A slice is a golf shot that initially begins on the left of the target and then curves to the right, finishing off target to the right. It is caused by swinging the club head across the target line through impact.
To explain this, place an alignment pole on the floor. The pole represents the target line. The far side of the pole is the outside and the side that you are standing on is the inside. A slice sees the club head approaching the golf ball from the far side of the target line and then being pulled into the golf ball and across the target line to the inside to hit the ball. As you are making this action with the club head, known as its swing path, during your swing, the club face is aiming to the right of the swing path, but left of the target. The aim of the club face is 85% responsible for the flight of the golf ball and because this is left of the target, the ball starts left of the target.
However, because there is a difference between the club face aim and the club head's direction of travel, this imparts tilted axis spin on the ball and the ball curves to the right. If there is a big difference between the club’s swing path and face aim at impact, you will see a big curve during the ball’s flight and it will finish off target to the right.
To improve a slice, you need to work on swinging the club head straighter along the target line, with the club face aiming at the target. Try this drill to achieve straighter golf shots. Take six golf balls and create a swing channel. Take two of the balls and place them one inch to the left of the ball you are going to hit. Place one ball two inches outside the target line and the other two inches inside the line. Take two more balls and place them one inch to the left of the ball you are going to hit, one ball two inches outside the line and the other two inches inside the line. Place the final two balls outside and inside the target line. Initially, swing your golf club through the channel without striking any of the six golf balls.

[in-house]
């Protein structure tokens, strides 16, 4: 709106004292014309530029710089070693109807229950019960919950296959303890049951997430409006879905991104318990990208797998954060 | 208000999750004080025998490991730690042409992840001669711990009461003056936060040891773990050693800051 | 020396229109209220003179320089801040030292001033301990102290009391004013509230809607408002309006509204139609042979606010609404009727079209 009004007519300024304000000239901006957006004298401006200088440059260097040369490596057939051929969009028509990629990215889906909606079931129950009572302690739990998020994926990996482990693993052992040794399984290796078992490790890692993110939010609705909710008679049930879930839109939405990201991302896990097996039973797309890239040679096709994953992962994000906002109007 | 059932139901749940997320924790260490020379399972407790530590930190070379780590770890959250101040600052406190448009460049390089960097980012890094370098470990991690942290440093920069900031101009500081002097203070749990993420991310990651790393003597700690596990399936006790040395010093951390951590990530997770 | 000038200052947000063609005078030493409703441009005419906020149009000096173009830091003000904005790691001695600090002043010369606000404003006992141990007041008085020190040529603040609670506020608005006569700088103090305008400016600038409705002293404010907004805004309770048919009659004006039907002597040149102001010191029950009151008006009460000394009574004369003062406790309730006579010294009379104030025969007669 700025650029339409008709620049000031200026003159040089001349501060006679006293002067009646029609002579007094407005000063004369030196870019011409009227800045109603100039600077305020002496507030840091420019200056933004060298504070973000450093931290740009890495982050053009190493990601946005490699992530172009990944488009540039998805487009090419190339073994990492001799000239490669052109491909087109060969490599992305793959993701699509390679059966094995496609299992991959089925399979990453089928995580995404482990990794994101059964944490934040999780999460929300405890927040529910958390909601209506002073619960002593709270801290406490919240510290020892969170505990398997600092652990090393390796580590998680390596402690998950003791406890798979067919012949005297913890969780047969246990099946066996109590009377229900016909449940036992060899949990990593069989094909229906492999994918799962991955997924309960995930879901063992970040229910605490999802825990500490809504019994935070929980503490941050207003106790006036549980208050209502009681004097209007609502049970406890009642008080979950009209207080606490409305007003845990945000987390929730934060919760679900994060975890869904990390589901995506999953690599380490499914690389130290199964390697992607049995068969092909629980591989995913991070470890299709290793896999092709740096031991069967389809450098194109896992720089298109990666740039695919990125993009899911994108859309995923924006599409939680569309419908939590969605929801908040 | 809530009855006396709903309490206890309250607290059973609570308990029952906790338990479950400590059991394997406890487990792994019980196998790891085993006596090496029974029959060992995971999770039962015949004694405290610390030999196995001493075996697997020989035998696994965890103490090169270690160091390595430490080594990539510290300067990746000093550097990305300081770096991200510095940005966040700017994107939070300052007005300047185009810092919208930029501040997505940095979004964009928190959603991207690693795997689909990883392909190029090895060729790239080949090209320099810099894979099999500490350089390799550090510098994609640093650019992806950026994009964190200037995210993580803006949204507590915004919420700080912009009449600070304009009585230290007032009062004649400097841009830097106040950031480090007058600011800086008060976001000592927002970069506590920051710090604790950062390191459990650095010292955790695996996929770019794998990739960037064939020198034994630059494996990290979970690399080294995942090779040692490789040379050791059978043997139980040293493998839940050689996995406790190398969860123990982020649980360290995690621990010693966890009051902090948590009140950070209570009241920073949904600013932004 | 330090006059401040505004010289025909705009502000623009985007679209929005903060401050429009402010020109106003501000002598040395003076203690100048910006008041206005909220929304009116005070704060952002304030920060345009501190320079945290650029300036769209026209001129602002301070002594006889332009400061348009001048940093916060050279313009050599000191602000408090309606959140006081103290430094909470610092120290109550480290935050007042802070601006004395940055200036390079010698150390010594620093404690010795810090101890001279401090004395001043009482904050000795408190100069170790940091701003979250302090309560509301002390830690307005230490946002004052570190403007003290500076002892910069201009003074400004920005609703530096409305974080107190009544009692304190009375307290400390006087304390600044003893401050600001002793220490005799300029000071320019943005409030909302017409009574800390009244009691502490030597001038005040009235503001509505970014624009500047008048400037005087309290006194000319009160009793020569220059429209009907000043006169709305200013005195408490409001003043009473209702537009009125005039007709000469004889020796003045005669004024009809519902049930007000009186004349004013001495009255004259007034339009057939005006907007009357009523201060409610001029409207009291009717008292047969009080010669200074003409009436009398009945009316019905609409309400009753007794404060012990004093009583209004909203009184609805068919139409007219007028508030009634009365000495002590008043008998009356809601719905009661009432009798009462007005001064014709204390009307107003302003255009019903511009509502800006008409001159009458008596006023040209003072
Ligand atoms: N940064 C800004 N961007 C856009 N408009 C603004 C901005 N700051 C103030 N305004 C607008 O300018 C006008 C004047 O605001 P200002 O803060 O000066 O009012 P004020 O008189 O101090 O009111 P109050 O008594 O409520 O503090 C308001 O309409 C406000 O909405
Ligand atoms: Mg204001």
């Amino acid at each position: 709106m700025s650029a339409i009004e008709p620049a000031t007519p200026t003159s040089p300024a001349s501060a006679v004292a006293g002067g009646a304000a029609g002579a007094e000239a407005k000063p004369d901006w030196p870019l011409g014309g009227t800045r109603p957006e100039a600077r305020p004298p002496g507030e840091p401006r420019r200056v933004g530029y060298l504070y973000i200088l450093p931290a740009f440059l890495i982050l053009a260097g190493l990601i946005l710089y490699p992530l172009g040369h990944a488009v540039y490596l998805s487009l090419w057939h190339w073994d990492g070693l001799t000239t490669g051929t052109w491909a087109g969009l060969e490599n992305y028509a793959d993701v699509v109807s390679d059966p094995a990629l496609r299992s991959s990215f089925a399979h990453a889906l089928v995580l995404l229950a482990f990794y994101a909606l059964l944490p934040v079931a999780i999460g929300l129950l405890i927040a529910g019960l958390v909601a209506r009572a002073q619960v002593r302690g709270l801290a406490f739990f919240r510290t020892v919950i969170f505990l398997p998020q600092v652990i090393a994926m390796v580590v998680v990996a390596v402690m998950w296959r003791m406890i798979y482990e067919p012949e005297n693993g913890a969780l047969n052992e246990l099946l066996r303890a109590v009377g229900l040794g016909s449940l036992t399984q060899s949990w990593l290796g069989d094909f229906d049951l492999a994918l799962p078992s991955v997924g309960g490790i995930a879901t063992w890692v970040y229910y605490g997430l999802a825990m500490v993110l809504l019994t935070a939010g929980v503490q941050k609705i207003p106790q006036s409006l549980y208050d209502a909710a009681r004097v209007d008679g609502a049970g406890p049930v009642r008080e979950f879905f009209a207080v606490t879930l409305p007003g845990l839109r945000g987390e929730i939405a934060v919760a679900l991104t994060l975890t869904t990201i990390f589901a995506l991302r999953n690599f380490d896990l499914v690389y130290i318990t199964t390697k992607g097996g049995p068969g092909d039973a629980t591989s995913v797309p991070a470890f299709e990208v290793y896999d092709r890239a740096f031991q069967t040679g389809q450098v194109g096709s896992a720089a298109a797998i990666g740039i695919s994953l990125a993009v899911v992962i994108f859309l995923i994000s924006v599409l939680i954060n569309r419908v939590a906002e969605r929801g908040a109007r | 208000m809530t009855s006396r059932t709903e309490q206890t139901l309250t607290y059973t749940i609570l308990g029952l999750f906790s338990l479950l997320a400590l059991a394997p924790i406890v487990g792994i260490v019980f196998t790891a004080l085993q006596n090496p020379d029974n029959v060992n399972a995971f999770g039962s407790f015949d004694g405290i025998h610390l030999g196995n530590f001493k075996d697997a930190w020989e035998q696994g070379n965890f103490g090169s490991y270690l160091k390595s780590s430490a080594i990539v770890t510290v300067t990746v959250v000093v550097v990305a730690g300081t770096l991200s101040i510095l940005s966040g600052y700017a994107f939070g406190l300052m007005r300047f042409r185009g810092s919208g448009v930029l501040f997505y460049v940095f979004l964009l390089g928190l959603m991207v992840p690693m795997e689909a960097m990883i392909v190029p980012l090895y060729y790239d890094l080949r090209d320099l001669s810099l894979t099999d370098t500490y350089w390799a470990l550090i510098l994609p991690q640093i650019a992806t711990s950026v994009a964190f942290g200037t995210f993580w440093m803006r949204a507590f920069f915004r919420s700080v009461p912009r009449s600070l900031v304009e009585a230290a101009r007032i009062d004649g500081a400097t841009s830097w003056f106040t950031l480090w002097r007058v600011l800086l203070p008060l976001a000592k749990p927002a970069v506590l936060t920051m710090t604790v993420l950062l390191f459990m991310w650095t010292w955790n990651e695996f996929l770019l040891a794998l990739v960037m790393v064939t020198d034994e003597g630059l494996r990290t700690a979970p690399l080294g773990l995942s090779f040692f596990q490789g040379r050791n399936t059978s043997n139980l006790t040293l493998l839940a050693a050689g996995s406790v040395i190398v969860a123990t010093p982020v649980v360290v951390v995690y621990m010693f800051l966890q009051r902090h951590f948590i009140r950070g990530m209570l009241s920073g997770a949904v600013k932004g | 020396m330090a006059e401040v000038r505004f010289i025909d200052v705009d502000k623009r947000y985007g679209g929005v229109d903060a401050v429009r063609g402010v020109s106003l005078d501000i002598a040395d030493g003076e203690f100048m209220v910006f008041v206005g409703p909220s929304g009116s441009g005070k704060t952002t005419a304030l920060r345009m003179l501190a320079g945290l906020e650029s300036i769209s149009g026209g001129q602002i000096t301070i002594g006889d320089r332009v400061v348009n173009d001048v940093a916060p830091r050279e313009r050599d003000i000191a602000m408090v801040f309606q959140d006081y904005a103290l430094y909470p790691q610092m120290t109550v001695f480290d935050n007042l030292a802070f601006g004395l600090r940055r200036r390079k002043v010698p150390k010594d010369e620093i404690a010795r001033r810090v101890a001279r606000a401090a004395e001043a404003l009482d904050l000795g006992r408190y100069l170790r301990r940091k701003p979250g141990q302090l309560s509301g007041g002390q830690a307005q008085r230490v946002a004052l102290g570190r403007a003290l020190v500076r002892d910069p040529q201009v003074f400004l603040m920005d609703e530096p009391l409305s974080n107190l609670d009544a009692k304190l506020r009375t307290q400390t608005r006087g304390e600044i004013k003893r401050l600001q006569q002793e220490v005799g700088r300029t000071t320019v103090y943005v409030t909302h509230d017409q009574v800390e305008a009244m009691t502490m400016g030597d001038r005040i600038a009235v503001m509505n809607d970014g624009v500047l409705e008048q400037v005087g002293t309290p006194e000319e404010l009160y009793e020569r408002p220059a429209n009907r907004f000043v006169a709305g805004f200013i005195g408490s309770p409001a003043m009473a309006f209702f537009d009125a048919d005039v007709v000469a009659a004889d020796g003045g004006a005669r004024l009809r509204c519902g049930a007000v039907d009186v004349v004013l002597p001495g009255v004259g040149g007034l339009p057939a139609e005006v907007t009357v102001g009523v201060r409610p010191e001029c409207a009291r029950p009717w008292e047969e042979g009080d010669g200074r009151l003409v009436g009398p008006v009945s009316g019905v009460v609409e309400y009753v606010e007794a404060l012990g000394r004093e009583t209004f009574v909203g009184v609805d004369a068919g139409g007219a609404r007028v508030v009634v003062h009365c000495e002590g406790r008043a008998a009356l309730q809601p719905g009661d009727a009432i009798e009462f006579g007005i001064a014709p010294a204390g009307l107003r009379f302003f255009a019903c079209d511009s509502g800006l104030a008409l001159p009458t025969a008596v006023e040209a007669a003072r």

Do this slowly at first and then gradually build the speed into your swing and then finally actually strike a shot from the channel without hitting any of the other six golf balls. Work on keeping the club face aiming at the target as you swing the club head through the channel and you will correct your slice and begin hitting straight shots.
Another really good drill to work on achieving to cure your slice is to swing your golf club and keep your forearms really close together as you hit the ball and follow through. This will force you to rotate your body through the shot and to rotate your forearms, closing the club face so that it aims towards the target. As you make this action of keeping your forearms close together, point your forearms out towards the target after you have struck the golf ball and you will begin hitting straighter golf shots.
The third way that you can improve your slice and hit straighter shots is to place an alignment pole, or use your stand bag, on the left of you (if you are a right handed golfer). Place the pole into the ground on the target line two feet towards the target and lean it at a 45 degree angle on the inside of the line. Work on swinging the club head just over the pole, rather than under it and keep the club face aiming at the target as you strike the ball and then rotate the face down towards the pole as you swing over it. Do this slowly and without the golf ball initially and gradually build your speed back up and then re-introduce hitting the golf ball.
All three of these drills will get you hitting much straighter golf shots and you will see your accuracy really improve the next time you are out on the golf course.